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The Life of Joseph (5) - "God's Time, God's Plan" (Genesis 40:1-23)

Lessons from the Life of Joseph (5)

“God’s Time, God’s Plan”

Genesis 40:1-23

Last week we saw how Joseph was given a free, one-way ticket to prison – to a dark & dirty dungeon. He had been falsely accused and humanly speaking was in a hopeless situation. Yet we saw that even in that terrible place the Lord was with him. If Joseph had been bitter against his boss for treating him so unfairly, he might have simply sat down & felt sorry for himself. He could so easily have fussed about Egyptian racial discrimination, the injustice of the system, or even about how unfair God was. But Joseph was just as ready to trust God when things looked grim as when things were going well. No doubt Joseph’s attitudes & reactions were very different to those of the average prisoner, and the warden noticed. God moved upon the warden’s heart, and he took a liking to Joseph. Not only that, before long the warden put Joseph in charge of all the other prisoners. In Genesis 39:22 that “…the warden put Joseph in charge of all those held in the prison, and he was made responsible for all that was done there. The warden paid no attention to anything under Joseph's care, because the LORD was with Joseph and gave him success in whatever he did.” What an amazing guy! Joseph’s relationship with God so shaped his attitudes and actions that the people around him couldn’t help but notice.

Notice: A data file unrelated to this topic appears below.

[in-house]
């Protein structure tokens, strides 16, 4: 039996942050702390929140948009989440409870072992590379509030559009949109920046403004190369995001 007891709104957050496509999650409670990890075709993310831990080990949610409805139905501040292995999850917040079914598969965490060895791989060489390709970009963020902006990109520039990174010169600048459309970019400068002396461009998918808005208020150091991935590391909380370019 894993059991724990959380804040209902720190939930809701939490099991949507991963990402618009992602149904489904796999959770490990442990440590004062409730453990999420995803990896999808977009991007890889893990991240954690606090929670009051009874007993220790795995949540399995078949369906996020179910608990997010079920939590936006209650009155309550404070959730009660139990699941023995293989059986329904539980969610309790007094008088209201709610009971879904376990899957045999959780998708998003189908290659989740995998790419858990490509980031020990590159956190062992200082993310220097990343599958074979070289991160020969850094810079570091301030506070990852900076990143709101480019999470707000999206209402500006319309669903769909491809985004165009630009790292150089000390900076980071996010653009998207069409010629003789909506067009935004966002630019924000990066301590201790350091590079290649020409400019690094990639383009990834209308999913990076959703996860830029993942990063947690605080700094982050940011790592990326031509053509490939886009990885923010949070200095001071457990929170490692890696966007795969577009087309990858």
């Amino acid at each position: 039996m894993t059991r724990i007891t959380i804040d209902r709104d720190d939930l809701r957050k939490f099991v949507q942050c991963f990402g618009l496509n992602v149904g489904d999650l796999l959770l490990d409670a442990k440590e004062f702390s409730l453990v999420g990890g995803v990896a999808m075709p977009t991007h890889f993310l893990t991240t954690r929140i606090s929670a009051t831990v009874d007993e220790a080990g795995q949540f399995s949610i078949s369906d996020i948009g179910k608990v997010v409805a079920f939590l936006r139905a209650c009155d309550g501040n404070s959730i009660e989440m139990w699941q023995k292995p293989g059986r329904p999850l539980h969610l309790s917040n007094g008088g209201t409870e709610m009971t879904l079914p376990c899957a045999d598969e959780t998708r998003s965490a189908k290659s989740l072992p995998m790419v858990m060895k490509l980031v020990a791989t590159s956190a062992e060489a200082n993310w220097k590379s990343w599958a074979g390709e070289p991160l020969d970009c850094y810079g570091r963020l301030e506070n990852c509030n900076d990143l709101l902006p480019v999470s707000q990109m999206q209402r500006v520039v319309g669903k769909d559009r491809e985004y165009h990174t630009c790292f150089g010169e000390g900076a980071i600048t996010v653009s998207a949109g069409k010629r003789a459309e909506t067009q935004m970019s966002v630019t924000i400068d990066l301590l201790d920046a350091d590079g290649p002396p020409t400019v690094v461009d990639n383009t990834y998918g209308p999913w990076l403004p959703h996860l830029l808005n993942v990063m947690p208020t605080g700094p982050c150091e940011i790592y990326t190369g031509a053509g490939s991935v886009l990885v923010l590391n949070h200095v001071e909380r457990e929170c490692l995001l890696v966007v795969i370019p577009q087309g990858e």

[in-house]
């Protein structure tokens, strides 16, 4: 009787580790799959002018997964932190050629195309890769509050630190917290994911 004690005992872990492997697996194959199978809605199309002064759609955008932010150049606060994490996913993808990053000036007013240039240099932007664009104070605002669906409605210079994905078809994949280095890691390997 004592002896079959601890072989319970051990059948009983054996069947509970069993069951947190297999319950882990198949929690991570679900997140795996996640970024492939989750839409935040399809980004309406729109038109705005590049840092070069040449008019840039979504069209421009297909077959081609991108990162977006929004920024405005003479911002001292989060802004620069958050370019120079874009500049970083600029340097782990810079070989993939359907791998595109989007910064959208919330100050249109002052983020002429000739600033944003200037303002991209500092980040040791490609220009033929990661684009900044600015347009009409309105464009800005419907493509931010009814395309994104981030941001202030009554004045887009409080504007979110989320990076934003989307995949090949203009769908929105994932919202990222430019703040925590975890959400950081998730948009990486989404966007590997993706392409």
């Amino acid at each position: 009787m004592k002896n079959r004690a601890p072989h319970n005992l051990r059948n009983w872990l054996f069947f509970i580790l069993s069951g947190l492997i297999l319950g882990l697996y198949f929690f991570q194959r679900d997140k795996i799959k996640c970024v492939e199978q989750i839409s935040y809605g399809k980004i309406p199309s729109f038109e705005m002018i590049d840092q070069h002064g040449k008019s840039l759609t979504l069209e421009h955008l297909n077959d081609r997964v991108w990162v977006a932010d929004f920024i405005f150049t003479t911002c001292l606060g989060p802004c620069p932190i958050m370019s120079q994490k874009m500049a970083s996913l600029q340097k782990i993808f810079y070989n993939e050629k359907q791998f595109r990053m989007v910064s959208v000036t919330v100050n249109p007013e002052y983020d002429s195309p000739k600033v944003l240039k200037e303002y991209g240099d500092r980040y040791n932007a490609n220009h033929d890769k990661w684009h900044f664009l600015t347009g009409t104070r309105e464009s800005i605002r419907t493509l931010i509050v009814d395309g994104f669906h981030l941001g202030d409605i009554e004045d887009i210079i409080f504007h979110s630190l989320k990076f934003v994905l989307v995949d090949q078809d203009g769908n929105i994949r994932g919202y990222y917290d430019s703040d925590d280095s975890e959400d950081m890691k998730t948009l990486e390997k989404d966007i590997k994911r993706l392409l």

I read this week about Christians in Iran. Despite the opposition they face, the church continues to grow. Very often the greatest influence in bringing Iranians to faith in Jesus is the lives of the Christians they meet. The report I read mentioned a lady who reversed her car into another car. The lady who caused the accident was very distressed, not only by the accident but because her life was collapsing around her. Her husband was being unfaithful and wanted a divorce. Just before the accident they had had a big argument. The other car which she damaged happened to belong to a Christian couple. That evening the lady went to their home to pay for the damage she had caused. Sensing they were loving & sympathetic the lady poured out her troubles to them. As they listened the Christians forgot about their car and were more concerned for the lady. They told her not to worry about the payment, and shared the Gospel with her. That night the lady asked Jesus to become her Saviour. The love of those Christians opened her heart to the love of God.

Joseph’s life was a witness to others. He was so focused on living for God, even in prison, that his main concern was not himself. His focus was not on his own troubles or the injustices done to him. He was more focussed on the needs of others.